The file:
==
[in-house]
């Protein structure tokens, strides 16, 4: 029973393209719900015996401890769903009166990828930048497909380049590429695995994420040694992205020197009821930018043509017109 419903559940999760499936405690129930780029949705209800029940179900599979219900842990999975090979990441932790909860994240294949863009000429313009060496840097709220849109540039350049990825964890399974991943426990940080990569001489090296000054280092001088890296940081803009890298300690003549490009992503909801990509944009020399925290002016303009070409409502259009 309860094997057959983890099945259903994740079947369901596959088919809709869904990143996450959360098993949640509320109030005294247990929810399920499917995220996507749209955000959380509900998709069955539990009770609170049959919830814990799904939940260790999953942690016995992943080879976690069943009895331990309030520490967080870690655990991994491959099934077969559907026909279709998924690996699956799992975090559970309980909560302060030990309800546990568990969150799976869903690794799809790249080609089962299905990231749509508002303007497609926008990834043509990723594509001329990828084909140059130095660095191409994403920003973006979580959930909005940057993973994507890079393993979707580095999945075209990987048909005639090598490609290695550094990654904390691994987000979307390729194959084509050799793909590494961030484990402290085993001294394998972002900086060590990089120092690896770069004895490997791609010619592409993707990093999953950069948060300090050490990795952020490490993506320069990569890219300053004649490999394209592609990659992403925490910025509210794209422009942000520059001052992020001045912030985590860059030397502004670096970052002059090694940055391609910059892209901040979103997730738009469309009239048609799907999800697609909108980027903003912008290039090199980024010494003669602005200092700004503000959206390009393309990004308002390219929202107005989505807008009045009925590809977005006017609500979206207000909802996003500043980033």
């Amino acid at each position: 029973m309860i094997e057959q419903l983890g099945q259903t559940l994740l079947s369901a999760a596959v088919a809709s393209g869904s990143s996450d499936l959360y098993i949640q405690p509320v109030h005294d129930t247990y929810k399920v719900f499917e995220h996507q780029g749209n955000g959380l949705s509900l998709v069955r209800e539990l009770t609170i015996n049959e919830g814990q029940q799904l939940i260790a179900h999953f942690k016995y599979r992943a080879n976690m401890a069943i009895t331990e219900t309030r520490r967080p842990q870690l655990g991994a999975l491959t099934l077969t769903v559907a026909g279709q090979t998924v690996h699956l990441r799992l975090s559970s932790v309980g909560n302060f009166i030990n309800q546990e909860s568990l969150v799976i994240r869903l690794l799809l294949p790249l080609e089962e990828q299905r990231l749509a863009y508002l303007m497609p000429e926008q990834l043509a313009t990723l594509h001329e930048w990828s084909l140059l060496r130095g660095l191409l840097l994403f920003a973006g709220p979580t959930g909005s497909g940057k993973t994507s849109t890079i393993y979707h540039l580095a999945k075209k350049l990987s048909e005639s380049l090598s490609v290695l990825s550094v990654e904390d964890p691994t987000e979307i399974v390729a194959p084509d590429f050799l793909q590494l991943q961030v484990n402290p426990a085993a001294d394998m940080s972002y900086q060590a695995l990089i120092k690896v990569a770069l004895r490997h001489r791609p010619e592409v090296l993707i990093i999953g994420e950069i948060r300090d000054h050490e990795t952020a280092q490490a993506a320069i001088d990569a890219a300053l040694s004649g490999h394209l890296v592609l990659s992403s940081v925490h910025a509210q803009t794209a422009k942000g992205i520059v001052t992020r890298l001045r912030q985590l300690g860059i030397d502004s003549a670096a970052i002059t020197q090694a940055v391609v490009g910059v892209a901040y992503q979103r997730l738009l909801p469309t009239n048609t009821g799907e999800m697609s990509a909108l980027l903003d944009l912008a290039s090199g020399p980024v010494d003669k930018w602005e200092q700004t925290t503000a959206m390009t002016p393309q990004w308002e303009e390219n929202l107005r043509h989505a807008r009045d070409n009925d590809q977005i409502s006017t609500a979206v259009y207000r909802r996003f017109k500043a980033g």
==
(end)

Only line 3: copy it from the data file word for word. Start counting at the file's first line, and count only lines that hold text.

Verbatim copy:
């Amino acid at each position: 029973m309860i094997e057959q419903l983890g099945q259903t559940l994740l079947s369901a999760a596959v088919a809709s393209g869904s990143s996450d499936l959360y098993i949640q405690p509320v109030h005294d129930t247990y929810k399920v719900f499917e995220h996507q780029g749209n955000g959380l949705s509900l998709v069955r209800e539990l009770t609170i015996n049959e919830g814990q029940q799904l939940i260790a179900h999953f942690k016995y599979r992943a080879n976690m401890a069943i009895t331990e219900t309030r520490r967080p842990q870690l655990g991994a999975l491959t099934l077969t769903v559907a026909g279709q090979t998924v690996h699956l990441r799992l975090s559970s932790v309980g909560n302060f009166i030990n309800q546990e909860s568990l969150v799976i994240r869903l690794l799809l294949p790249l080609e089962e990828q299905r990231l749509a863009y508002l303007m497609p000429e926008q990834l043509a313009t990723l594509h001329e930048w990828s084909l140059l060496r130095g660095l191409l840097l994403f920003a973006g709220p979580t959930g909005s497909g940057k993973t994507s849109t890079i393993y979707h540039l580095a999945k075209k350049l990987s048909e005639s380049l090598s490609v290695l990825s550094v990654e904390d964890p691994t987000e979307i399974v390729a194959p084509d590429f050799l793909q590494l991943q961030v484990n402290p426990a085993a001294d394998m940080s972002y900086q060590a695995l990089i120092k690896v990569a770069l004895r490997h001489r791609p010619e592409v090296l993707i990093i999953g994420e950069i948060r300090d000054h050490e990795t952020a280092q490490a993506a320069i001088d990569a890219a300053l040694s004649g490999h394209l890296v592609l990659s992403s940081v925490h910025a509210q803009t794209a422009k942000g992205i520059v001052t992020r890298l001045r912030q985590l300690g860059i030397d502004s003549a670096a970052i002059t020197q090694a940055v391609v490009g910059v892209a901040y992503q979103r997730l738009l909801p469309t009239n048609t009821g799907e999800m697609s990509a909108l980027l903003d944009l912008a290039s090199g020399p980024v010494d003669k930018w602005e200092q700004t925290t503000a959206m390009t002016p393309q990004w308002e303009e390219n929202l107005r043509h989505a807008r009045d070409n009925d590809q977005i409502s006017t609500a979206v259009y207000r909802r996003f017109k500043a980033g």